Kleenex/LiLiPUT - Zurich, Switzerland
The fact that punk rock could capture the imaginations of young people around Europe and America in the late '70's was embodied in the five-year output of Switzerland'sKleenex (later renamed Liliput). The music meant empowerment for many people to take chances and not worry about consequences. This was especially so for women like guitarist Marlene Marder and bassist Klaudia Schiff, the two constants/mainstays of the group.When punk groups began springing up in Zurich, it was a very small scene with a handful of bands that all knew each other, not many places to play and virtually no support from radio stations or the press there.
Marder(originally a saxophonist) had played with a group called the Nasal Boys. Two experimental film-makers, Schiffand drummer Lislot Ha had been bouncing around the idea of forming group before hooking up with the appropriately-named vocalist Regula Sing and a male guitarist who had much more ambitious musician plans. Marder liked what she heard from the band and was glad to step in to replace him. Indeed, the group's aim was to have fun, more than to become rich and famous. Armed with a repertoire of four-songs and three chords, Kleenexwowed the local crowds with their simple, child-like rock ditties, filled with joyful chants and nonsense words in the tradition of Little Richard's "Tutti Frutti" but musically more in the noisy, exuberant spirit of their British comradesthe Sex Pistols.Kleenex had local friends who decided to start up a label (Sunrise) where the band put out their first (self-financed) EP in 1978, which included the same four songs from their live sets ("Beri-Beri," "Ain't You," "Hedi's Head," "Nice"). The response was such that the first pressing sold out in weeks. A copy of the EP managed to get toJohn Peel, the famous English DJ, who fell in love with it and played it over and over for his radio listeners. Rough Trade got wind of their strange, wonderful music and signed the group to a record contract. Their first single ("Ain't You" and "Hedi's Head" from the EP) made a splash with the UK press and led the label to organize a group of dates around Europe with label-mates Scritti Politti and Red Krayola. Not even a year after their formation, the group was already an international sensation even though, at the time, they still held various clerical jobs back in Zurich.Coming to England, they were unimaginatively dubbed the 'Swiss Slits' by the press and made their next single ("You"/"U", 1979) with Krayola leader/Rough Trade producer Mayo Thompson. Soon, they were off headlining an English 'package tourí with local favorites like the Raincoats, Swell Maps, Subway Sect and Spizz Energi.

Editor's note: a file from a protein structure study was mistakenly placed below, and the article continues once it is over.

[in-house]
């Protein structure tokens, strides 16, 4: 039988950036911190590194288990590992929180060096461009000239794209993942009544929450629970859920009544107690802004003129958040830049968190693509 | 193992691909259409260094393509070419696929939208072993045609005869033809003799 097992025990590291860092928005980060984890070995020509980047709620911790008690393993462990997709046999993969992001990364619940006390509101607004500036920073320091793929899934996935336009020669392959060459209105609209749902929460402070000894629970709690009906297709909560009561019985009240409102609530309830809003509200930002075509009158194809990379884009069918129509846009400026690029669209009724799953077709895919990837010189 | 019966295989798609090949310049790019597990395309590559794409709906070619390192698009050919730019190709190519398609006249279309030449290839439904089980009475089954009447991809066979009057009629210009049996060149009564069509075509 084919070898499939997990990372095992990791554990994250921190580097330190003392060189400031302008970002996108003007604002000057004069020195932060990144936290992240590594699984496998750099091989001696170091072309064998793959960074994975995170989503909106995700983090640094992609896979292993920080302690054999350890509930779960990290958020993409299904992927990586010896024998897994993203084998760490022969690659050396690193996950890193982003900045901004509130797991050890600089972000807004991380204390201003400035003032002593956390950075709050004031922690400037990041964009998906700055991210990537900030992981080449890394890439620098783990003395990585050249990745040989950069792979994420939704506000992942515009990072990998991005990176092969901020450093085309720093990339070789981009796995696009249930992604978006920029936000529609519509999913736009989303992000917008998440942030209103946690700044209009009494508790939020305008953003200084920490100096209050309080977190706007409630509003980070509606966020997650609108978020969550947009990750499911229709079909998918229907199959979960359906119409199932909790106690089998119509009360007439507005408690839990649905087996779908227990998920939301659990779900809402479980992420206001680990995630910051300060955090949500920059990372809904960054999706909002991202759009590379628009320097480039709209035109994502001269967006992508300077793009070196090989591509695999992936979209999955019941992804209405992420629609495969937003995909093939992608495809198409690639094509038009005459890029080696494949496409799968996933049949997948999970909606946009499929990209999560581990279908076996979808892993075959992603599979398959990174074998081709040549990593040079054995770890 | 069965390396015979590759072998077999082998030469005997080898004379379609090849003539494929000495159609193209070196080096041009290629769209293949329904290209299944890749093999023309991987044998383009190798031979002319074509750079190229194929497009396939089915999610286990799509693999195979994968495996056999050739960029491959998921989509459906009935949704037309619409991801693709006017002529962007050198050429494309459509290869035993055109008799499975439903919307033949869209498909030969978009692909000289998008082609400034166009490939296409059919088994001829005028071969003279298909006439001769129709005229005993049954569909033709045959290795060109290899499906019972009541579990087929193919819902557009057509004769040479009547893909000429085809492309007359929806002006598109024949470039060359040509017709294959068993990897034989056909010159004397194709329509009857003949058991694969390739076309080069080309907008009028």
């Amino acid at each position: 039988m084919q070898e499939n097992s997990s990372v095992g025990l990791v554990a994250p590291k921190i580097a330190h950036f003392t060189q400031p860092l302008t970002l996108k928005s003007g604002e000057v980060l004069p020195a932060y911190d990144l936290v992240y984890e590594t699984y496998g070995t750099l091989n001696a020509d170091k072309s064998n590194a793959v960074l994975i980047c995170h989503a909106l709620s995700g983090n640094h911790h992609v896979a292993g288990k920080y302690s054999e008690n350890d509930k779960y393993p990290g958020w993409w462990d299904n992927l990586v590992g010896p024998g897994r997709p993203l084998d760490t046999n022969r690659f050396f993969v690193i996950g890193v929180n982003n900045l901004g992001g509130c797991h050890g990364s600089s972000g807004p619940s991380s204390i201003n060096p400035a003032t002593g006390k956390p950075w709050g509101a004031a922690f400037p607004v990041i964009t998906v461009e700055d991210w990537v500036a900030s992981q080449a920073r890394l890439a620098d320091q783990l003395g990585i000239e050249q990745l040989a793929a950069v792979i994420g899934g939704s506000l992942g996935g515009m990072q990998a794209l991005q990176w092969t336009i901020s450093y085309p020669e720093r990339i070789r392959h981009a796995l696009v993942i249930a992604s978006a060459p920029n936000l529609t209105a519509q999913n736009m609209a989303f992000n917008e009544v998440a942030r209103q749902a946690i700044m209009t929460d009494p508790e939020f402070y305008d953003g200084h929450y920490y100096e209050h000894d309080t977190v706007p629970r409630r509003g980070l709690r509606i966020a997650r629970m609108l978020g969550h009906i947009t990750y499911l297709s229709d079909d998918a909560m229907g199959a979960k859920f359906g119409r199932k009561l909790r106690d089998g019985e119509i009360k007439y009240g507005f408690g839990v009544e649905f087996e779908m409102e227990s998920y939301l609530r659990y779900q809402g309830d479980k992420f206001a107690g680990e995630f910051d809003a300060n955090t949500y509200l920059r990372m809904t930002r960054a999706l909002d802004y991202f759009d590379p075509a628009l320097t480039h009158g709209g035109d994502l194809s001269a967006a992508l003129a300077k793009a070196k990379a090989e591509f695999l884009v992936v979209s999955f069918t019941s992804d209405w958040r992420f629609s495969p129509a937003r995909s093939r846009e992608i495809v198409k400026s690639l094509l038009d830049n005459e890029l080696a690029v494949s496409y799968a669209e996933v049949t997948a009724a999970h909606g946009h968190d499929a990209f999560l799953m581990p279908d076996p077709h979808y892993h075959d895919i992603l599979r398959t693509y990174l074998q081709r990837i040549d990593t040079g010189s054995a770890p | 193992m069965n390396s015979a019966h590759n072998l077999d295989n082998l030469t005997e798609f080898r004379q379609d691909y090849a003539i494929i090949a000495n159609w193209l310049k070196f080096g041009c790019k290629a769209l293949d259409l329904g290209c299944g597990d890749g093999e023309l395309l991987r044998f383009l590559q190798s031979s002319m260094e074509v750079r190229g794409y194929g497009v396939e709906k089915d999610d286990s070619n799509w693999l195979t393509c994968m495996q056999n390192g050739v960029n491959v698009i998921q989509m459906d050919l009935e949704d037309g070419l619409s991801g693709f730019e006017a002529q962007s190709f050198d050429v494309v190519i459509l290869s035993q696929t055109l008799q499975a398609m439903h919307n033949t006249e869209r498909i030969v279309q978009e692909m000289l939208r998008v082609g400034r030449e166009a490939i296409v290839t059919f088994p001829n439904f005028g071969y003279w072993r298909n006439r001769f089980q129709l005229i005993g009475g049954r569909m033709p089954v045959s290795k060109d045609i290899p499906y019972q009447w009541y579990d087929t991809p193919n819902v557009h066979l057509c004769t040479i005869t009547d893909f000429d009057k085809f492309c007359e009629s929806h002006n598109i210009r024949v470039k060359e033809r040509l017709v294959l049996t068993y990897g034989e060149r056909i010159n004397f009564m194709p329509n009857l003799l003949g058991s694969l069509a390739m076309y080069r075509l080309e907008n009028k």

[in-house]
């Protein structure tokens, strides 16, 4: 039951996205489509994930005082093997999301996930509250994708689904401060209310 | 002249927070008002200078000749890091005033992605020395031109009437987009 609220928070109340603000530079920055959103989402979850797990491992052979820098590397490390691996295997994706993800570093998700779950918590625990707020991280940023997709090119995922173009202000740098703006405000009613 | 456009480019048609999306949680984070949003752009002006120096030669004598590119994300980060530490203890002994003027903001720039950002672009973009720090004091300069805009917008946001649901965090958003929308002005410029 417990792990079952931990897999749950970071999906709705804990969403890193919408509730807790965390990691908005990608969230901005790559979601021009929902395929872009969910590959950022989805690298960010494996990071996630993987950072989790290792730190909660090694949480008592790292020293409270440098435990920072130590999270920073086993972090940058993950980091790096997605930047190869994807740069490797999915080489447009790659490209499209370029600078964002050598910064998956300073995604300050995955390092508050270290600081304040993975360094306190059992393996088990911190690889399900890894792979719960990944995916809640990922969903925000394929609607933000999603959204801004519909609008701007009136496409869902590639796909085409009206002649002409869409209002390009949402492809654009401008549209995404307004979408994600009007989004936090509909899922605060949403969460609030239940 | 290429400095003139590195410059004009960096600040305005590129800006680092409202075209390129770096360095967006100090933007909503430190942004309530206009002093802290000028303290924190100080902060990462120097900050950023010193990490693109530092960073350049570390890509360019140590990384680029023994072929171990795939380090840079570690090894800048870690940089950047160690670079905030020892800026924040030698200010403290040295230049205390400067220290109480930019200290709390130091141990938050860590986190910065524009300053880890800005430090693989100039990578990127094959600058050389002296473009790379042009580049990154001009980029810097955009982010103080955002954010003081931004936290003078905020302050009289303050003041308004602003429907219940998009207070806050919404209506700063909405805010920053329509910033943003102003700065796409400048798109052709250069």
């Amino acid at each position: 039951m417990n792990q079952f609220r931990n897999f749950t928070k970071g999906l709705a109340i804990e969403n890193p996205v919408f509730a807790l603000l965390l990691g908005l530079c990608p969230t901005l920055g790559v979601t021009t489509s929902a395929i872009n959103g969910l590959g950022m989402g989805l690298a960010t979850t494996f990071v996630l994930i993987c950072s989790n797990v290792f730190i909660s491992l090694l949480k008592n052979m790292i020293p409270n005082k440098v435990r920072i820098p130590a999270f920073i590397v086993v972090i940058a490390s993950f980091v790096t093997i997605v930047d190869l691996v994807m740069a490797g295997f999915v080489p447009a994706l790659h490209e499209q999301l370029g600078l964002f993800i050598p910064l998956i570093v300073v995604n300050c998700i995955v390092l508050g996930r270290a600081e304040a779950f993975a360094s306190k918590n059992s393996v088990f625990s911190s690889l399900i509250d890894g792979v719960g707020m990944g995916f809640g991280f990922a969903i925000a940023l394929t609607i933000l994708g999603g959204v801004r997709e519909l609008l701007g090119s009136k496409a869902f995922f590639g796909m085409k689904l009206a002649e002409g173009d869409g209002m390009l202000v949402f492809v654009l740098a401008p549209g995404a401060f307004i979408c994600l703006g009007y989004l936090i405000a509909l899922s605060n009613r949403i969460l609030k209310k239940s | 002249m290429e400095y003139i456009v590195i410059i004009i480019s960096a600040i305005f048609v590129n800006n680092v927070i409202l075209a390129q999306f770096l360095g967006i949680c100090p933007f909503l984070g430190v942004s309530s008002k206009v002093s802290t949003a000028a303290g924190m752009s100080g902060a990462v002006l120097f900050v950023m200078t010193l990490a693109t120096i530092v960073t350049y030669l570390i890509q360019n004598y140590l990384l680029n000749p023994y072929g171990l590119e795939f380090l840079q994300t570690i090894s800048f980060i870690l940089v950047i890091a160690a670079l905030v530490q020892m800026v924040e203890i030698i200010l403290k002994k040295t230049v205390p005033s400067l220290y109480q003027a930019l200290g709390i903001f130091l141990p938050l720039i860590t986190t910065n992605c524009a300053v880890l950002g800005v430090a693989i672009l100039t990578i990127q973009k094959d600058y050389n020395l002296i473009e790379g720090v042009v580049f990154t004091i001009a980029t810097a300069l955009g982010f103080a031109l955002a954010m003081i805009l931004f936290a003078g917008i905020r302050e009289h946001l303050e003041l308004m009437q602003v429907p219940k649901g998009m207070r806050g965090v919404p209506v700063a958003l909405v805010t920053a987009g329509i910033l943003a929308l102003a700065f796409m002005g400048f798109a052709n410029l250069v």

After the tour ended in late '79, Sing left the group to be replaced by Chrigle Freund, a recent high school dropout, much younger than the rest of the group. With the loss of their original singer and threats to destroy all their records by the tissue company, which they took their name from, the group rechristened itself as Liliput in 1980, soon adding saxist Angie Barrack to their ranks. This five-piece line up recorded their next single 'Die Matrosen/Split' with its famous nonsense cheers/shouts ('Hotch-potch, Hugger-mugger, Bow-wow, Hara-kiri!'), making a splash on the UK indie/alternative charts.Despite their success, Ha and Barrack left the group, reducing them to a trio. Their next single, 1981's politically-motivated 'Eisiger Wind' (with its Hugo Ball parody sleeve) caught the attention of noted American rock criticsRobert Christgau and Greil Marcus, who praised the innovative trio.
By the time the single was released, the band was in the middle of another personnel crisis with Freund now leaving the group. Marder and Schiff closed ranks and assembled a new band with singer Astrid Spirit, drummer Beat Schlatter and saxist Christoph Herzog. After a successful German tour, the later two left the band (though Schlatter continued to help on drums) and the group was a trio again. After four years, the group finally released a full-length album ('Liliput') for Rough Trade in 1982, leading into another tour. After another single ('The Jatz'/'You Did It', 1983), Marder and Schiff were tired, not having fun anymore and ready to quit. Spirit rallied them to do another record with an advance from Rough TradeGermany. Their second album (Some Songs, which Marder thinks is some of their best work), with various guests helping out and Spirit now playing violin, turned out to be their swan song. Spirit decided that she wanted to raise a family instead of being in a band, spelling the end of the group in late '83. Marder had her own record shop, worked at a jazz club and had a band in the late '80's called Danger Mice. Schiff returned to painting, which she had done for many flyers and sleeves for the band.Ten years later, Marder (now working for the World Wildlife Federation) and the same people behind the originalKleenex releases put out the 2-CD LiLiPut retrospective on the local Off Course label, including all of the material that the band had released. Though it received rave reviews (including a 'A' from Christgau and a spot on his year-end top 10 list), it was soon out-of-print. Collectors were paying hundreds of dollars in auctions for this material.